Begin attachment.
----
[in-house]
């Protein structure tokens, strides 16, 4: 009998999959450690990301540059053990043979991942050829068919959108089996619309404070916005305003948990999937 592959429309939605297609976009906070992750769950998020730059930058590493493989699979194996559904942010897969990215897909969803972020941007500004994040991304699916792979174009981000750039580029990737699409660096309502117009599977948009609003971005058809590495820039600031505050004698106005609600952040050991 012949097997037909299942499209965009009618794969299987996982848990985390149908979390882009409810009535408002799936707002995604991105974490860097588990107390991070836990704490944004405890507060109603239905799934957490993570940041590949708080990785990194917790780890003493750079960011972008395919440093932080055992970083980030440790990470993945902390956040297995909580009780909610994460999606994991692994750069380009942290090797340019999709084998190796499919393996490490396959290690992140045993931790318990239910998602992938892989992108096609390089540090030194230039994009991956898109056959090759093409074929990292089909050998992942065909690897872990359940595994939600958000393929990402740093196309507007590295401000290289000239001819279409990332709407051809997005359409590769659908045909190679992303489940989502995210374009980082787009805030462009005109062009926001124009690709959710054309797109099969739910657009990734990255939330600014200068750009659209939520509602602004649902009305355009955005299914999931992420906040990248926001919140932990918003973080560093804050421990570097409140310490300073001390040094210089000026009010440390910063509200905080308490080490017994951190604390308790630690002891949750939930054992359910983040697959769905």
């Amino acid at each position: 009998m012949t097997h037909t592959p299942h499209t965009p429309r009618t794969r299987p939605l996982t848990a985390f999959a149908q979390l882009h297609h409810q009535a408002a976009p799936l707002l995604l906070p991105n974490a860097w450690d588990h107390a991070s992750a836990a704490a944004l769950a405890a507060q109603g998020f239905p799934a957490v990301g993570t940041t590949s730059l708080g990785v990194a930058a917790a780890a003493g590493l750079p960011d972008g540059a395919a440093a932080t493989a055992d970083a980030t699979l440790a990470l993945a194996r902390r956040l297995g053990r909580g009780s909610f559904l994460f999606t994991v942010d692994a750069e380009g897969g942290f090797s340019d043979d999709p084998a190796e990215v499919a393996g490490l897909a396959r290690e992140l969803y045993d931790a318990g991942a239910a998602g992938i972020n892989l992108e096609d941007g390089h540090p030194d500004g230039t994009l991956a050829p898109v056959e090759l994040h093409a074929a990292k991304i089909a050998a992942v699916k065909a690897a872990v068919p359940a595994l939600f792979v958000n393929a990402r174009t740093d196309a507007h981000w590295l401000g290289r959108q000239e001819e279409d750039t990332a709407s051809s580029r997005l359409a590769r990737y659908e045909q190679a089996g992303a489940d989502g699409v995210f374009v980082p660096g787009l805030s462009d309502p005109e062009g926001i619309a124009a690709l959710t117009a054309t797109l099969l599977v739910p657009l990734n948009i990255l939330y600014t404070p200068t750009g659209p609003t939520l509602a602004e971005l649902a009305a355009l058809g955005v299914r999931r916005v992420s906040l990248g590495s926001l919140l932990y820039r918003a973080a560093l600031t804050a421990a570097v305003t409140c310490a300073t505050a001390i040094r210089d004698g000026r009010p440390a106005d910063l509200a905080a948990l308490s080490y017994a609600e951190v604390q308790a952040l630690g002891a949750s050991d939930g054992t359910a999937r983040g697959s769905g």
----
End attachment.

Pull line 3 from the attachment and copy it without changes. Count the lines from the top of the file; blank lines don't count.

């Amino acid at each position: 009998m012949t097997h037909t592959p299942h499209t965009p429309r009618t794969r299987p939605l996982t848990a985390f999959a149908q979390l882009h297609h409810q009535a408002a976009p799936l707002l995604l906070p991105n974490a860097w450690d588990h107390a991070s992750a836990a704490a944004l769950a405890a507060q109603g998020f239905p799934a957490v990301g993570t940041t590949s730059l708080g990785v990194a930058a917790a780890a003493g590493l750079p960011d972008g540059a395919a440093a932080t493989a055992d970083a980030t699979l440790a990470l993945a194996r902390r956040l297995g053990r909580g009780s909610f559904l994460f999606t994991v942010d692994a750069e380009g897969g942290f090797s340019d043979d999709p084998a190796e990215v499919a393996g490490l897909a396959r290690e992140l969803y045993d931790a318990g991942a239910a998602g992938i972020n892989l992108e096609d941007g390089h540090p030194d500004g230039t994009l991956a050829p898109v056959e090759l994040h093409a074929a990292k991304i089909a050998a992942v699916k065909a690897a872990v068919p359940a595994l939600f792979v958000n393929a990402r174009t740093d196309a507007h981000w590295l401000g290289r959108q000239e001819e279409d750039t990332a709407s051809s580029r997005l359409a590769r990737y659908e045909q190679a089996g992303a489940d989502g699409v995210f374009v980082p660096g787009l805030s462009d309502p005109e062009g926001i619309a124009a690709l959710t117009a054309t797109l099969l599977v739910p657009l990734n948009i990255l939330y600014t404070p200068t750009g659209p609003t939520l509602a602004e971005l649902a009305a355009l058809g955005v299914r999931r916005v992420s906040l990248g590495s926001l919140l932990y820039r918003a973080a560093l600031t804050a421990a570097v305003t409140c310490a300073t505050a001390i040094r210089d004698g000026r009010p440390a106005d910063l509200a905080a948990l308490s080490y017994a609600e951190v604390q308790a952040l630690g002891a949750s050991d939930g054992t359910a999937r983040g697959s769905g």